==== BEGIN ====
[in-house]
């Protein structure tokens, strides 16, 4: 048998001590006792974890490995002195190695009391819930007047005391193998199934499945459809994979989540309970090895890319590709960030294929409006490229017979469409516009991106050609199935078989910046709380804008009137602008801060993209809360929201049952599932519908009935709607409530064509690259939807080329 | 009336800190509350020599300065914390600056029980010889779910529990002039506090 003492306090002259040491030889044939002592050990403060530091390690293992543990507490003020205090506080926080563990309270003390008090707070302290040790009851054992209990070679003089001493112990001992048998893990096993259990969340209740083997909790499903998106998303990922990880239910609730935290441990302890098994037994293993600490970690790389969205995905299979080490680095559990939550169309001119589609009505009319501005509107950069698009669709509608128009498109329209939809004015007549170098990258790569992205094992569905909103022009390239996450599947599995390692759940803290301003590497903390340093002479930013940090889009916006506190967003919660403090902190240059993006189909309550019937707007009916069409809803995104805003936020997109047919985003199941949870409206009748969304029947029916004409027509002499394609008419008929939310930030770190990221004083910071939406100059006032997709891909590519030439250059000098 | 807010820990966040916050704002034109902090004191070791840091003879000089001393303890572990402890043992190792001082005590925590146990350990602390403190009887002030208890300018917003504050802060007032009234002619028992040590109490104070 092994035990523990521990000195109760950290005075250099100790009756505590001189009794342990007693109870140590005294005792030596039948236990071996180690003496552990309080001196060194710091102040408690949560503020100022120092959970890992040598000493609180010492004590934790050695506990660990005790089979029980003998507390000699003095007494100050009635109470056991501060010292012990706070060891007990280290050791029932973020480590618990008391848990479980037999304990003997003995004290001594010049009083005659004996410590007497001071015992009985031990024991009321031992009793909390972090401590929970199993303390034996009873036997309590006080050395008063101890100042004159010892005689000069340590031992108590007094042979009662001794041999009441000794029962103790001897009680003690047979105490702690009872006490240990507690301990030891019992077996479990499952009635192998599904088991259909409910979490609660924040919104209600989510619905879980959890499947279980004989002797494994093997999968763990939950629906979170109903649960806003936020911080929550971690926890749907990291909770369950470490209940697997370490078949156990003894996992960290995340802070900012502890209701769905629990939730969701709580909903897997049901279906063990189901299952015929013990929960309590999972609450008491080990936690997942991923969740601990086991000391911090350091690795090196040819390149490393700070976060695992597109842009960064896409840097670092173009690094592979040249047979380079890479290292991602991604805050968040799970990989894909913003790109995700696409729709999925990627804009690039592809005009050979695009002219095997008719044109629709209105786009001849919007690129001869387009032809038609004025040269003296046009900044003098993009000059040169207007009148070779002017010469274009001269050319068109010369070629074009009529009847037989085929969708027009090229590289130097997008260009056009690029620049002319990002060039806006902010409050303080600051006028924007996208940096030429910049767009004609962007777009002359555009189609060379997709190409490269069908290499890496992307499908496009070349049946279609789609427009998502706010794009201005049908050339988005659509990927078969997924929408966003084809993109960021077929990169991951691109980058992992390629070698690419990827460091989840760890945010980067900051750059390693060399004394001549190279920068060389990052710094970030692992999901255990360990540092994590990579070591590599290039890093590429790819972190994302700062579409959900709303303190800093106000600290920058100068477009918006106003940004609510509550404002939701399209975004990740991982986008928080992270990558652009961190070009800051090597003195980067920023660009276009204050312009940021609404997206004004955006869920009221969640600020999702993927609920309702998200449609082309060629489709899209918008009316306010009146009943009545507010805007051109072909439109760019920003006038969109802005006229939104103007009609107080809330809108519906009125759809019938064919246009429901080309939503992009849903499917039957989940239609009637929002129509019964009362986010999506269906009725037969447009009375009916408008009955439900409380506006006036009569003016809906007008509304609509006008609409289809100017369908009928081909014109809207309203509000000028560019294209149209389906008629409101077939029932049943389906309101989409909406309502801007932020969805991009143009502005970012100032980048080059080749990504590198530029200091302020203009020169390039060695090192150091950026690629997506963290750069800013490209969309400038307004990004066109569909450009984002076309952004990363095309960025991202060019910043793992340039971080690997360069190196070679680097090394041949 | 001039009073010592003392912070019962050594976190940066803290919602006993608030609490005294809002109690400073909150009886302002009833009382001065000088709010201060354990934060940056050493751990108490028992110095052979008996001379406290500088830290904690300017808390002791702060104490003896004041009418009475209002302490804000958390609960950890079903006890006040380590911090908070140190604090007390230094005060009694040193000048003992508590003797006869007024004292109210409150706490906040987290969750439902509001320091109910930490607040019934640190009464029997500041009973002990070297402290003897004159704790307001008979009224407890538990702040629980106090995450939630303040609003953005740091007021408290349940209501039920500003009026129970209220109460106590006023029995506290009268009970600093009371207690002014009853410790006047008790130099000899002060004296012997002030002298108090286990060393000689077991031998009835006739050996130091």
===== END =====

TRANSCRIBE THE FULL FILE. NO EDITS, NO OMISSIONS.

[in-house]
């Protein structure tokens, strides 16, 4: 048998001590006792974890490995002195190695009391819930007047005391193998199934499945459809994979989540309970090895890319590709960030294929409006490229017979469409516009991106050609199935078989910046709380804008009137602008801060993209809360929201049952599932519908009935709607409530064509690259939807080329 | 009336800190509350020599300065914390600056029980010889779910529990002039506090 003492306090002259040491030889044939002592050990403060530091390690293992543990507490003020205090506080926080563990309270003390008090707070302290040790009851054992209990070679003089001493112990001992048998893990096993259990969340209740083997909790499903998106998303990922990880239910609730935290441990302890098994037994293993600490970690790389969205995905299979080490680095559990939550169309001119589609009505009319501005509107950069698009669709509608128009498109329209939809004015007549170098990258790569992205094992569905909103022009390239996450599947599995390692759940803290301003590497903390340093002479930013940090889009916006506190967003919660403090902190240059993006189909309550019937707007009916069409809803995104805003936020997109047919985003199941949870409206009748969304029947029916004409027509002499394609008419008929939310930030770190990221004083910071939406100059006032997709891909590519030439250059000098 | 807010820990966040916050704002034109902090004191070791840091003879000089001393303890572990402890043992190792001082005590925590146990350990602390403190009887002030208890300018917003504050802060007032009234002619028992040590109490104070 092994035990523990521990000195109760950290005075250099100790009756505590001189009794342990007693109870140590005294005792030596039948236990071996180690003496552990309080001196060194710091102040408690949560503020100022120092959970890992040598000493609180010492004590934790050695506990660990005790089979029980003998507390000699003095007494100050009635109470056991501060010292012990706070060891007990280290050791029932973020480590618990008391848990479980037999304990003997003995004290001594010049009083005659004996410590007497001071015992009985031990024991009321031992009793909390972090401590929970199993303390034996009873036997309590006080050395008063101890100042004159010892005689000069340590031992108590007094042979009662001794041999009441000794029962103790001897009680003690047979105490702690009872006490240990507690301990030891019992077996479990499952009635192998599904088991259909409910979490609660924040919104209600989510619905879980959890499947279980004989002797494994093997999968763990939950629906979170109903649960806003936020911080929550971690926890749907990291909770369950470490209940697997370490078949156990003894996992960290995340802070900012502890209701769905629990939730969701709580909903897997049901279906063990189901299952015929013990929960309590999972609450008491080990936690997942991923969740601990086991000391911090350091690795090196040819390149490393700070976060695992597109842009960064896409840097670092173009690094592979040249047979380079890479290292991602991604805050968040799970990989894909913003790109995700696409729709999925990627804009690039592809005009050979695009002219095997008719044109629709209105786009001849919007690129001869387009032809038609004025040269003296046009900044003098993009000059040169207007009148070779002017010469274009001269050319068109010369070629074009009529009847037989085929969708027009090229590289130097997008260009056009690029620049002319990002060039806006902010409050303080600051006028924007996208940096030429910049767009004609962007777009002359555009189609060379997709190409490269069908290499890496992307499908496009070349049946279609789609427009998502706010794009201005049908050339988005659509990927078969997924929408966003084809993109960021077929990169991951691109980058992992390629070698690419990827460091989840760890945010980067900051750059390693060399004394001549190279920068060389990052710094970030692992999901255990360990540092994590990579070591590599290039890093590429790819972190994302700062579409959900709303303190800093106000600290920058100068477009918006106003940004609510509550404002939701399209975004990740991982986008928080992270990558652009961190070009800051090597003195980067920023660009276009204050312009940021609404997206004004955006869920009221969640600020999702993927609920309702998200449609082309060629489709899209918008009316306010009146009943009545507010805007051109072909439109760019920003006038969109802005006229939104103007009609107080809330809108519906009125759809019938064919246009429901080309939503992009849903499917039957989940239609009637929002129509019964009362986010999506269906009725037969447009009375009916408008009955439900409380506006006036009569003016809906007008509304609509006008609409289809100017369908009928081909014109809207309203509000000028560019294209149209389906008629409101077939029932049943389906309101989409909406309502801007932020969805991009143009502005970012100032980048080059080749990504590198530029200091302020203009020169390039060695090192150091950026690629997506963290750069800013490209969309400038307004990004066109569909450009984002076309952004990363095309960025991202060019910043793992340039971080690997360069190196070679680097090394041949 | 001039009073010592003392912070019962050594976190940066803290919602006993608030609490005294809002109690400073909150009886302002009833009382001065000088709010201060354990934060940056050493751990108490028992110095052979008996001379406290500088830290904690300017808390002791702060104490003896004041009418009475209002302490804000958390609960950890079903006890006040380590911090908070140190604090007390230094005060009694040193000048003992508590003797006869007024004292109210409150706490906040987290969750439902509001320091109910930490607040019934640190009464029997500041009973002990070297402290003897004159704790307001008979009224407890538990702040629980106090995450939630303040609003953005740091007021408290349940209501039920500003009026129970209220109460106590006023029995506290009268009970600093009371207690002014009853410790006047008790130099000899002060004296012997002030002298108090286990060393000689077991031998009835006739050996130091």